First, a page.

Just a quick link to Paul Krugman’s column on Andrew Hall’s $100 million bonus, about which I wrote the other day. Krugman focuses more on the downside of financial speculation than on the economic factors I discussed, but he is a Nobel prize winner, so linking to him is generally a good thing.
As the financial crisis continues, seemingly with no end in sight, I’ve noticed an ever increasing willingness to attack Wall Street, and to blame the big investment banks for the difficult times many parties are finding themselves in.
For example, check out this Wall Street Journal article, in which consumers say that Wall Street failed them. The gist: investment firms developed more and more complicated products that pushed onto consumers the responsibility for their investments (eg. IRAs vs. pensions) and now those products are exploding. Or this one, describing how the Pennsylvania state pension fund may have to pay Wall Street firms more than $2.5 billion because of exotic investments that have gone bad.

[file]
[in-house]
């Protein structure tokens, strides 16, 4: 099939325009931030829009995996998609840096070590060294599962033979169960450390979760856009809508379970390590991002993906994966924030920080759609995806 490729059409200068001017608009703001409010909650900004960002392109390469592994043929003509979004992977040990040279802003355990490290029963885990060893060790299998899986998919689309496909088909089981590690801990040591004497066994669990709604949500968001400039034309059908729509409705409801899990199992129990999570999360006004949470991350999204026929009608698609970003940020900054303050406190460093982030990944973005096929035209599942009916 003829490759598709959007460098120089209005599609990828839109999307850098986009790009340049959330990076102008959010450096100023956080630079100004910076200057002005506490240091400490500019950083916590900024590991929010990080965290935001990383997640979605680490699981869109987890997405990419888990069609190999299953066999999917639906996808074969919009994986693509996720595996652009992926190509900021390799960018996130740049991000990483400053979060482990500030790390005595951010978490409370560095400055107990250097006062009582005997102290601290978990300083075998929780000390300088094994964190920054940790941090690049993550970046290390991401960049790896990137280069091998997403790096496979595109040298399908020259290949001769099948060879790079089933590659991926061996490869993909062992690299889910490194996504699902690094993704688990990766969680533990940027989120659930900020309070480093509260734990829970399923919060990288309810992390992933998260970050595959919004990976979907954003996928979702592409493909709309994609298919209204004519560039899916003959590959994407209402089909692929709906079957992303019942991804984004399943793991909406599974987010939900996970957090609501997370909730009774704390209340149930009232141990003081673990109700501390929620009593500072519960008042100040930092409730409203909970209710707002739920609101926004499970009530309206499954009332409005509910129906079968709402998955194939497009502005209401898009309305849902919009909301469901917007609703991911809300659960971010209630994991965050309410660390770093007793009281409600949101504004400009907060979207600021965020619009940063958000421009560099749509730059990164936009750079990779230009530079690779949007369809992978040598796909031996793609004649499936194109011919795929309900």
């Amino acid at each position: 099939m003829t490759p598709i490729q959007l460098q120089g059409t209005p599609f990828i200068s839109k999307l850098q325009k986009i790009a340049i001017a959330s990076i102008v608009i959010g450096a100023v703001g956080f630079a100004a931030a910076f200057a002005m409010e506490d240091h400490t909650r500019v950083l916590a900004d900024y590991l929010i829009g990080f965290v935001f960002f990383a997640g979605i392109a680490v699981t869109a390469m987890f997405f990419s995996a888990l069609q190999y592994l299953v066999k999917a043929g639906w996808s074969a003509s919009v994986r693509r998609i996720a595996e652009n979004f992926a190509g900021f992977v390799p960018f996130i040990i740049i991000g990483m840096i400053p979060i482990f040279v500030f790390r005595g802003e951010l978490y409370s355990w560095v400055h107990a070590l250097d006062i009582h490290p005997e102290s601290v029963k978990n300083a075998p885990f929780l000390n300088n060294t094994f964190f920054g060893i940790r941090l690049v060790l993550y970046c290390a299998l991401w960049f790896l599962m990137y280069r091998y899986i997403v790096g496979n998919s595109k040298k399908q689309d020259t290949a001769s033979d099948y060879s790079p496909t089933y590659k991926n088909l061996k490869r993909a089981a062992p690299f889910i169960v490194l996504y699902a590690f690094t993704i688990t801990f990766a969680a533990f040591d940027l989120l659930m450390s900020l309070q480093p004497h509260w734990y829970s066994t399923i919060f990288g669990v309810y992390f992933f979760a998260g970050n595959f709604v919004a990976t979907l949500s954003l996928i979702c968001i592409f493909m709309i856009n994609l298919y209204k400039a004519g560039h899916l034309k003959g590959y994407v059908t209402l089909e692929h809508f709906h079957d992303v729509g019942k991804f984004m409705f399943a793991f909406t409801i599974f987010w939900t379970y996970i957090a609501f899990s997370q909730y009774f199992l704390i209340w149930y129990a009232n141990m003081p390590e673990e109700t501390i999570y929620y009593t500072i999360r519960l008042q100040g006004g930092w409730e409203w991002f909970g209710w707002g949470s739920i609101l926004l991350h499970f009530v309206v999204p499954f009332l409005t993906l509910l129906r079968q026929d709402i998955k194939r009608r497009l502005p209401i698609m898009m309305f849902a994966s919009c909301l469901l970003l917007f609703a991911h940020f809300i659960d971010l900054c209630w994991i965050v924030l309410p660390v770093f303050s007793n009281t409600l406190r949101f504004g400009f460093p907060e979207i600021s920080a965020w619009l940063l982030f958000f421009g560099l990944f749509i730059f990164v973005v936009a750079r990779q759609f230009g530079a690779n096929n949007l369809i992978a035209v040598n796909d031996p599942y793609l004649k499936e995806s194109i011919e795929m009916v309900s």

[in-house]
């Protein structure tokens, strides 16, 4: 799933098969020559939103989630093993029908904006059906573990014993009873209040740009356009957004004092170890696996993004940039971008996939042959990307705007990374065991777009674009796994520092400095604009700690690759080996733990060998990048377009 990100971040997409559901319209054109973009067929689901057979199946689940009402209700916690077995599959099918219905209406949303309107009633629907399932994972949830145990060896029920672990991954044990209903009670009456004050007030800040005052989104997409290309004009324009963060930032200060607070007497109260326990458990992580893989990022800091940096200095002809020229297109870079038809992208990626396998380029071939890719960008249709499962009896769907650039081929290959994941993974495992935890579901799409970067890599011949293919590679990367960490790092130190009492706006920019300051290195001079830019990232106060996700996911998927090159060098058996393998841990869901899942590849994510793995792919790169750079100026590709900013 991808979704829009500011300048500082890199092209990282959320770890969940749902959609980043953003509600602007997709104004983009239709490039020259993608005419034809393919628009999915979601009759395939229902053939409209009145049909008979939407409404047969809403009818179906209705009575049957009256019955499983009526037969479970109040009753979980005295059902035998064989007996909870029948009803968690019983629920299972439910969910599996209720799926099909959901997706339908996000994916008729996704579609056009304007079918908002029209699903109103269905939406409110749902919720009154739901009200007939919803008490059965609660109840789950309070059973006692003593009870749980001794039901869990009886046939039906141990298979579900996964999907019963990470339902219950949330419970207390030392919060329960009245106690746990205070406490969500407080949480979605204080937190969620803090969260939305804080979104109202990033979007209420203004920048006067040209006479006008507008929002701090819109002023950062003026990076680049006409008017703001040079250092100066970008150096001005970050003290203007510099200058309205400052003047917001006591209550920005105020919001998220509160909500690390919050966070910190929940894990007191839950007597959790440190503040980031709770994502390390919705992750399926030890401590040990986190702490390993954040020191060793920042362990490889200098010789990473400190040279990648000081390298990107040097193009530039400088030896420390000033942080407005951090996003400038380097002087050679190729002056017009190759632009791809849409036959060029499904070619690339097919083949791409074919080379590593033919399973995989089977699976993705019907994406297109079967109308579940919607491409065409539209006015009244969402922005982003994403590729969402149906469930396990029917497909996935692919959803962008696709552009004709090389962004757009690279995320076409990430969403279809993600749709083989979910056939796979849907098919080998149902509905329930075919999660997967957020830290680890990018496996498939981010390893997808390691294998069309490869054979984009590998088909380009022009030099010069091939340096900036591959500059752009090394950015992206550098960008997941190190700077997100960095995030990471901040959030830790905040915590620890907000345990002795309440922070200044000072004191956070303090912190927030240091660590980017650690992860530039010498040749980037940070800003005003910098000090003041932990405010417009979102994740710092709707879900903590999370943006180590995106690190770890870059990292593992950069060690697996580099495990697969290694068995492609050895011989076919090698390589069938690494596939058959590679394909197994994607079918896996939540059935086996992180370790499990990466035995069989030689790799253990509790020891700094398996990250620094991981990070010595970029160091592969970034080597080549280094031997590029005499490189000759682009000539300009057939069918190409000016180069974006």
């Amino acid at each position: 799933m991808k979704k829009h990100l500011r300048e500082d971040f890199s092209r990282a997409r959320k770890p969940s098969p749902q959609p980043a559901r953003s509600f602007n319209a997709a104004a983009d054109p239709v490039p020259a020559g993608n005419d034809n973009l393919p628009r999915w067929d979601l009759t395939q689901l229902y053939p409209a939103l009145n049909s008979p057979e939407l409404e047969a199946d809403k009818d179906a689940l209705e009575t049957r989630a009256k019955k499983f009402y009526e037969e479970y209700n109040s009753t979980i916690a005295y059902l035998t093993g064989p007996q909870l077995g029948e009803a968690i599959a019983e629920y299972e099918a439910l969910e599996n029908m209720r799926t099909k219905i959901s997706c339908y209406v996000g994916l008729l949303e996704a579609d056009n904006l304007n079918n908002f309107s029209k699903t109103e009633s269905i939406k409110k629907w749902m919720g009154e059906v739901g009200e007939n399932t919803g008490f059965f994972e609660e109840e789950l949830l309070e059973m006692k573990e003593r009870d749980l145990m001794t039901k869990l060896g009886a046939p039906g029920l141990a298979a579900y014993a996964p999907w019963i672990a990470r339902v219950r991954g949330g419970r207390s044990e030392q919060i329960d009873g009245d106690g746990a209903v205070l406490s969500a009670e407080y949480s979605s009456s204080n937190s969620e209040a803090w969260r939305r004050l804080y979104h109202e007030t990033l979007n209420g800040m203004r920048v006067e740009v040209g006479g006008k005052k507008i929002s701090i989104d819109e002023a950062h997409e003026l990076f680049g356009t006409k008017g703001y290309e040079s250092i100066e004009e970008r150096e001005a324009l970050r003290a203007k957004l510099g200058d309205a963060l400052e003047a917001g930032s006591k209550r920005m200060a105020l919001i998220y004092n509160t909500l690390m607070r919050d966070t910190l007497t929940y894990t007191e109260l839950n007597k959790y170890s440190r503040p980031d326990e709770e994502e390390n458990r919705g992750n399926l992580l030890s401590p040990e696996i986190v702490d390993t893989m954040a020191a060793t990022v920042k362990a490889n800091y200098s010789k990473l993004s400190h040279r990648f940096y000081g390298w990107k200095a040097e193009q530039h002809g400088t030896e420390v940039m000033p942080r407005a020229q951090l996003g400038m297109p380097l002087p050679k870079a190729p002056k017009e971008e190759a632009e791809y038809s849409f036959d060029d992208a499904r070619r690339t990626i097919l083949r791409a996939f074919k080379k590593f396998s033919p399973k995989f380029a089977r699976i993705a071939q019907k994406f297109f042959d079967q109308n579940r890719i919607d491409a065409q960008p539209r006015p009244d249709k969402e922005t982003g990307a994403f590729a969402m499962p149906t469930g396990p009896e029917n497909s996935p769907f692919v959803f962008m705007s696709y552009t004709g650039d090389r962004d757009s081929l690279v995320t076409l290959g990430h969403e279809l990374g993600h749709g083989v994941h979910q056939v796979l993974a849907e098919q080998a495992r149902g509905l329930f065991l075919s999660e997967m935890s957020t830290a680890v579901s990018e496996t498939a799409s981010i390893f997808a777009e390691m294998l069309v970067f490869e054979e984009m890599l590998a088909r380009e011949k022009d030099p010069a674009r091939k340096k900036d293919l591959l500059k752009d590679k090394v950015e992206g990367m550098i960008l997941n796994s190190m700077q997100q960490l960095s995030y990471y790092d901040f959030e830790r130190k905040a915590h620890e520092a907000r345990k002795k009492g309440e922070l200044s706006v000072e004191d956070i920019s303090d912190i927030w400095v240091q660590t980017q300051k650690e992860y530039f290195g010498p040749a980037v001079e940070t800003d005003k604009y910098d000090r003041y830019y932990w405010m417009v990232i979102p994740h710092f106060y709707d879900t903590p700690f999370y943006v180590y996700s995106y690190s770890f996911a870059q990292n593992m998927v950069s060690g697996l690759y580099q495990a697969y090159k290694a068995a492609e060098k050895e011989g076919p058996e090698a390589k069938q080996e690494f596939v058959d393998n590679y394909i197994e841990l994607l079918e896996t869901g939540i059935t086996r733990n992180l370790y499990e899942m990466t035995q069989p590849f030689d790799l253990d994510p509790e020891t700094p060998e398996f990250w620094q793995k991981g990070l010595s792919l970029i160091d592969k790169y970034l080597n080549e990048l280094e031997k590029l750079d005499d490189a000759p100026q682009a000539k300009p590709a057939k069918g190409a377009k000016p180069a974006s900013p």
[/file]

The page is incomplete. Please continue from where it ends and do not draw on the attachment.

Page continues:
This anger isn’t exactly surprising, nor is it necessarily misplaced – Wall Street firms seeking short term profits pushed dicey products – but what surprises me is how widespread it is. In those two articles alone, everyone from IT workers to professional investors are blaming Wall Street. And the Wall Street Journal itself is eagerly reporting on these complaints.
I wonder if this anger will spread to pushing for some sort of action. Certainly the Merrill Lynch board heard this anger when they rejected CEO John Thain’s request for a $10 million bonus this year, giving him zero instead. But maybe the anger will drive politicians to dig deeper. As I’ve noted before, the players in the financial house of cards have already taken tons of money off the table. We know all about CEOs and hedge fund titans making obscene amounts of money, but don’t forget that your average fixed income trader or salesman was probably bringing home over $1 million per year during the boom times. Will policy makers go after that money?
A retroactive tax on boom time earnings would feel like justice. It’s difficult to see the fairness of taxing the whole country while bankers keep their Hamptons houses. On the other hand, the precedent of invoking a punitive and backward looking tax seems dicey from a policy perspective. Would we reach back and punish people other times that their decisions turned out to be wrong? Would we separate those who know their bonds were crap from those who were just doing what their boss told them? Again, it’s questionable policy. But it would feel so good.